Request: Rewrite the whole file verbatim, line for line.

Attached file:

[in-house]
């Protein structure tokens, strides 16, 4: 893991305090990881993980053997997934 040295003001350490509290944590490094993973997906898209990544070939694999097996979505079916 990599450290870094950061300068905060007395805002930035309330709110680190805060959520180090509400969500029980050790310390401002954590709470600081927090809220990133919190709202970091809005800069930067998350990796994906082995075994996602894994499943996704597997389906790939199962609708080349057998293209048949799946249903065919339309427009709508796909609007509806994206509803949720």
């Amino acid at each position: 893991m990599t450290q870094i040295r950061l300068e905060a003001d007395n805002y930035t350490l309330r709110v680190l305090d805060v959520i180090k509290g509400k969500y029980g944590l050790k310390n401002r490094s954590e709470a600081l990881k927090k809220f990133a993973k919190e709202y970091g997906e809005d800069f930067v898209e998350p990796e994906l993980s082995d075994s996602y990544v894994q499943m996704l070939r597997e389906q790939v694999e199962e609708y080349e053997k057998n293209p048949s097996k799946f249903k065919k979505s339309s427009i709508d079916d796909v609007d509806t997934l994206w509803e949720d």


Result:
[in-house]
């Protein structure tokens, strides 16, 4: 893991305090990881993980053997997934 040295003001350490509290944590490094993973997906898209990544070939694999097996979505079916 990599450290870094950061300068905060007395805002930035309330709110680190805060959520180090509400969500029980050790310390401002954590709470600081927090809220990133919190709202970091809005800069930067998350990796994906082995075994996602894994499943996704597997389906790939199962609708080349057998293209048949799946249903065919339309427009709508796909609007509806994206509803949720």
């Amino acid at each position: 893991m990599t450290q870094i040295r950061l300068e905060a003001d007395n805002y930035t350490l309330r709110v680190l305090d805060v959520i180090k509290g509400k969500y029980g944590l050790k310390n401002r490094s954590e709470a600081l990881k927090k809220f990133a993973k919190e709202y970091g997906e809005d800069f930067v898209e998350p990796e994906l993980s082995d075994s996602y990544v894994q499943m996704l070939r597997e389906q790939v694999e199962e609708y080349e053997k057998n293209p048949s097996k799946f249903k065919k979505s339309s427009i709508d079916d796909v609007d509806t997934l994206w509803e949720d």